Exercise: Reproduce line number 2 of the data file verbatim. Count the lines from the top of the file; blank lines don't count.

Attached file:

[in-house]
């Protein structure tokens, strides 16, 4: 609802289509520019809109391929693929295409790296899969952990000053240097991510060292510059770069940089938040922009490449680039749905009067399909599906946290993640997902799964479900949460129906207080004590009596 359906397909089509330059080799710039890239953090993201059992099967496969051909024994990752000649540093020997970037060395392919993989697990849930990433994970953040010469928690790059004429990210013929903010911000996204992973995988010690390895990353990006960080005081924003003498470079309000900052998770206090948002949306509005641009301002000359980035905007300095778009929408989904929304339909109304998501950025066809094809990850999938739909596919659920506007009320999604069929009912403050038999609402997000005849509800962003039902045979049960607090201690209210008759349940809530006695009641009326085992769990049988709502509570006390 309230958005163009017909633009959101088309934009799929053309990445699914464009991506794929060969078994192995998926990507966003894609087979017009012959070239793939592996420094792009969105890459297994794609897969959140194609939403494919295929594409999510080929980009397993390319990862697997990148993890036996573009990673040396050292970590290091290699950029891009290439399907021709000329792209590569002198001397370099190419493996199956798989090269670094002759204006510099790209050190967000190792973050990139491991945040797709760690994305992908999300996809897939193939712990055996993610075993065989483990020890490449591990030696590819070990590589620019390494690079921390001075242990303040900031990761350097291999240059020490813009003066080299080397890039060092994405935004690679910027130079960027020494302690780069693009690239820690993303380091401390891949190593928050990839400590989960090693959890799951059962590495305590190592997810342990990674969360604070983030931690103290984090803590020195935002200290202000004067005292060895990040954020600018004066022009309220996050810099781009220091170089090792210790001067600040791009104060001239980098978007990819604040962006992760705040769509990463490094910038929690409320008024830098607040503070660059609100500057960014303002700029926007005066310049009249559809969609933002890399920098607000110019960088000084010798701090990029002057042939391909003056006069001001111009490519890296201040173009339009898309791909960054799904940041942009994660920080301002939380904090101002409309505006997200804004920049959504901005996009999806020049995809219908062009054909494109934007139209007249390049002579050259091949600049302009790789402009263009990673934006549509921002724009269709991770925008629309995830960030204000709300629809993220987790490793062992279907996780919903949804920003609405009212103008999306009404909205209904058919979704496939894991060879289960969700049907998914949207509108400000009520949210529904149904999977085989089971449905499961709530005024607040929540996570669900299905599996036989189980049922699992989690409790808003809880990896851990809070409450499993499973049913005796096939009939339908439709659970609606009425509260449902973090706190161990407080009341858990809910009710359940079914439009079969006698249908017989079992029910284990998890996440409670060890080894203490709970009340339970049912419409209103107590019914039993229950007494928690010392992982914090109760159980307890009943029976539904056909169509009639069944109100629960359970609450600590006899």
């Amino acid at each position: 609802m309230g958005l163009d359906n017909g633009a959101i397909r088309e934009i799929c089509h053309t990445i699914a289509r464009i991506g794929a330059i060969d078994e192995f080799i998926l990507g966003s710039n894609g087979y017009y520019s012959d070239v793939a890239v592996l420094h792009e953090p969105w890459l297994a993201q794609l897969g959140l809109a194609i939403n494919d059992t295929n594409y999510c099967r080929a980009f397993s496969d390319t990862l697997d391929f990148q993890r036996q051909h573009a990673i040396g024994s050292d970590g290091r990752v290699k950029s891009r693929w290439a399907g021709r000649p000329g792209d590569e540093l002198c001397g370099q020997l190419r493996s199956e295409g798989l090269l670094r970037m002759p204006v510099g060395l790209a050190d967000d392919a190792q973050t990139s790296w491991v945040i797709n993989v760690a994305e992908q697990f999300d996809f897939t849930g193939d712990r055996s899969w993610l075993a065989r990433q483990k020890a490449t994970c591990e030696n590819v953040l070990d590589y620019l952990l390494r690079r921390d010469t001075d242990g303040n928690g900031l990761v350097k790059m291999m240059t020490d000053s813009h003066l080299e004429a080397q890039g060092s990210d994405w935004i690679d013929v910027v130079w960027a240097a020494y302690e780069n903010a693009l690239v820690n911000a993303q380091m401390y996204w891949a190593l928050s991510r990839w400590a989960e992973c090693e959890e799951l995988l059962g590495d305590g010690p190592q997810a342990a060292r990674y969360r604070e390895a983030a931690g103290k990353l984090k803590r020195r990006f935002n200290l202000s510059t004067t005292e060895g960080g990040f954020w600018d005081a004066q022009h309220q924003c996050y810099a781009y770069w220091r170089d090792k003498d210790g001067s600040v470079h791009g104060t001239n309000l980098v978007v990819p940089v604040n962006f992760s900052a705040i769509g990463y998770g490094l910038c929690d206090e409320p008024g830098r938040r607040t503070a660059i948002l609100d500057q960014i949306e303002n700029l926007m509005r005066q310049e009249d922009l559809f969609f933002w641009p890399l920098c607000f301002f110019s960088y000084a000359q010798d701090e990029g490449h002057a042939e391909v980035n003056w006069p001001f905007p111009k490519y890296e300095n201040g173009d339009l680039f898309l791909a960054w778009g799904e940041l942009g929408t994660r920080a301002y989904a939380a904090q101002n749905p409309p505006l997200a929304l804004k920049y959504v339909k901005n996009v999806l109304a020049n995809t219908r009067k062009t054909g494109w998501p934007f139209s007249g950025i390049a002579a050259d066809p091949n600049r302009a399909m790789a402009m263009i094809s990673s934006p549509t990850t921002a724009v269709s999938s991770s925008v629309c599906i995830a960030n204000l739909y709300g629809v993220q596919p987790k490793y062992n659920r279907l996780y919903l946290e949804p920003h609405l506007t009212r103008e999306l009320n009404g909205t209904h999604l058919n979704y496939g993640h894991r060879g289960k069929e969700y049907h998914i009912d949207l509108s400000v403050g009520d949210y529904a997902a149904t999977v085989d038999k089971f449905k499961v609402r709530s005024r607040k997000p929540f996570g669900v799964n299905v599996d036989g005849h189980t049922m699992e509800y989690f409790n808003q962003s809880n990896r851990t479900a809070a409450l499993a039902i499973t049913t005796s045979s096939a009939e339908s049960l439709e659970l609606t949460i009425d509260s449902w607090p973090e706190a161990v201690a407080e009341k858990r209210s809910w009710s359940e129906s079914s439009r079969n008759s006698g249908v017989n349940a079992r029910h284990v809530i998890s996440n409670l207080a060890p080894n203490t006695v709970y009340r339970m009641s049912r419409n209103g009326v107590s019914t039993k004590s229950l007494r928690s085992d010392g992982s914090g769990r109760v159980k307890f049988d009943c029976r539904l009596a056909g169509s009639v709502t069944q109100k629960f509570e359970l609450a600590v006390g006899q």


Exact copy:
């Protein structure tokens, strides 16, 4: 609802289509520019809109391929693929295409790296899969952990000053240097991510060292510059770069940089938040922009490449680039749905009067399909599906946290993640997902799964479900949460129906207080004590009596 359906397909089509330059080799710039890239953090993201059992099967496969051909024994990752000649540093020997970037060395392919993989697990849930990433994970953040010469928690790059004429990210013929903010911000996204992973995988010690390895990353990006960080005081924003003498470079309000900052998770206090948002949306509005641009301002000359980035905007300095778009929408989904929304339909109304998501950025066809094809990850999938739909596919659920506007009320999604069929009912403050038999609402997000005849509800962003039902045979049960607090201690209210008759349940809530006695009641009326085992769990049988709502509570006390 309230958005163009017909633009959101088309934009799929053309990445699914464009991506794929060969078994192995998926990507966003894609087979017009012959070239793939592996420094792009969105890459297994794609897969959140194609939403494919295929594409999510080929980009397993390319990862697997990148993890036996573009990673040396050292970590290091290699950029891009290439399907021709000329792209590569002198001397370099190419493996199956798989090269670094002759204006510099790209050190967000190792973050990139491991945040797709760690994305992908999300996809897939193939712990055996993610075993065989483990020890490449591990030696590819070990590589620019390494690079921390001075242990303040900031990761350097291999240059020490813009003066080299080397890039060092994405935004690679910027130079960027020494302690780069693009690239820690993303380091401390891949190593928050990839400590989960090693959890799951059962590495305590190592997810342990990674969360604070983030931690103290984090803590020195935002200290202000004067005292060895990040954020600018004066022009309220996050810099781009220091170089090792210790001067600040791009104060001239980098978007990819604040962006992760705040769509990463490094910038929690409320008024830098607040503070660059609100500057960014303002700029926007005066310049009249559809969609933002890399920098607000110019960088000084010798701090990029002057042939391909003056006069001001111009490519890296201040173009339009898309791909960054799904940041942009994660920080301002939380904090101002409309505006997200804004920049959504901005996009999806020049995809219908062009054909494109934007139209007249390049002579050259091949600049302009790789402009263009990673934006549509921002724009269709991770925008629309995830960030204000709300629809993220987790490793062992279907996780919903949804920003609405009212103008999306009404909205209904058919979704496939894991060879289960969700049907998914949207509108400000009520949210529904149904999977085989089971449905499961709530005024607040929540996570669900299905599996036989189980049922699992989690409790808003809880990896851990809070409450499993499973049913005796096939009939339908439709659970609606009425509260449902973090706190161990407080009341858990809910009710359940079914439009079969006698249908017989079992029910284990998890996440409670060890080894203490709970009340339970049912419409209103107590019914039993229950007494928690010392992982914090109760159980307890009943029976539904056909169509009639069944109100629960359970609450600590006899």